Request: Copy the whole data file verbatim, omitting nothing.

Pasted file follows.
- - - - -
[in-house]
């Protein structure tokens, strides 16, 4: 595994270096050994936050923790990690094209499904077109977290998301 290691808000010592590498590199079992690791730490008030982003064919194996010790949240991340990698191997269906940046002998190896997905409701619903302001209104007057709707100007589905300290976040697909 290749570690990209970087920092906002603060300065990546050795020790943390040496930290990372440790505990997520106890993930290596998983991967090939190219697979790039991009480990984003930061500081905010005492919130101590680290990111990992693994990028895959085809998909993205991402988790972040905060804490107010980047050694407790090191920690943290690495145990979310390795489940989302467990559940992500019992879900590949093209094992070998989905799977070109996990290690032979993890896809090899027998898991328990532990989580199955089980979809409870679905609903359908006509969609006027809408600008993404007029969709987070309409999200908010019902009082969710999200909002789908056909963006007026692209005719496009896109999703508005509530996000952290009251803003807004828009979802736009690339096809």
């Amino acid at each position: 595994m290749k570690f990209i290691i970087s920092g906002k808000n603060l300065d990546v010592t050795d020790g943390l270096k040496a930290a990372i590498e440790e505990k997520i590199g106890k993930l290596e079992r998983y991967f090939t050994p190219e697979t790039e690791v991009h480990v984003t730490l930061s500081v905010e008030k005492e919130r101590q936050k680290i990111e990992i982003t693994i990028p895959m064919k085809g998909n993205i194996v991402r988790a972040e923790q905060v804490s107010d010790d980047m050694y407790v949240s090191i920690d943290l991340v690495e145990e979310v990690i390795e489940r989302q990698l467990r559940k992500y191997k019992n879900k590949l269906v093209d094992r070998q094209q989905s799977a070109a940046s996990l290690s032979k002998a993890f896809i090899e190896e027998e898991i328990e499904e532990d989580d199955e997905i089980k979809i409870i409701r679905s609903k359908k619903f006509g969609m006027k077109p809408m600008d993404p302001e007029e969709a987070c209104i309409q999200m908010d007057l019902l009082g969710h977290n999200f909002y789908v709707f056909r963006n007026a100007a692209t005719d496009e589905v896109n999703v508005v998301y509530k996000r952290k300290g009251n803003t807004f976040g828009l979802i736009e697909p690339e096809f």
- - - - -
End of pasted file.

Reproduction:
[in-house]
């Protein structure tokens, strides 16, 4: 595994270096050994936050923790990690094209499904077109977290998301 290691808000010592590498590199079992690791730490008030982003064919194996010790949240991340990698191997269906940046002998190896997905409701619903302001209104007057709707100007589905300290976040697909 290749570690990209970087920092906002603060300065990546050795020790943390040496930290990372440790505990997520106890993930290596998983991967090939190219697979790039991009480990984003930061500081905010005492919130101590680290990111990992693994990028895959085809998909993205991402988790972040905060804490107010980047050694407790090191920690943290690495145990979310390795489940989302467990559940992500019992879900590949093209094992070998989905799977070109996990290690032979993890896809090899027998898991328990532990989580199955089980979809409870679905609903359908006509969609006027809408600008993404007029969709987070309409999200908010019902009082969710999200909002789908056909963006007026692209005719496009896109999703508005509530996000952290009251803003807004828009979802736009690339096809």
């Amino acid at each position: 595994m290749k570690f990209i290691i970087s920092g906002k808000n603060l300065d990546v010592t050795d020790g943390l270096k040496a930290a990372i590498e440790e505990k997520i590199g106890k993930l290596e079992r998983y991967f090939t050994p190219e697979t790039e690791v991009h480990v984003t730490l930061s500081v905010e008030k005492e919130r101590q936050k680290i990111e990992i982003t693994i990028p895959m064919k085809g998909n993205i194996v991402r988790a972040e923790q905060v804490s107010d010790d980047m050694y407790v949240s090191i920690d943290l991340v690495e145990e979310v990690i390795e489940r989302q990698l467990r559940k992500y191997k019992n879900k590949l269906v093209d094992r070998q094209q989905s799977a070109a940046s996990l290690s032979k002998a993890f896809i090899e190896e027998e898991i328990e499904e532990d989580d199955e997905i089980k979809i409870i409701r679905s609903k359908k619903f006509g969609m006027k077109p809408m600008d993404p302001e007029e969709a987070c209104i309409q999200m908010d007057l019902l009082g969710h977290n999200f909002y789908v709707f056909r963006n007026a100007a692209t005719d496009e589905v896109n999703v508005v998301y509530k996000r952290k300290g009251n803003t807004f976040g828009l979802i736009e697909p690339e096809f």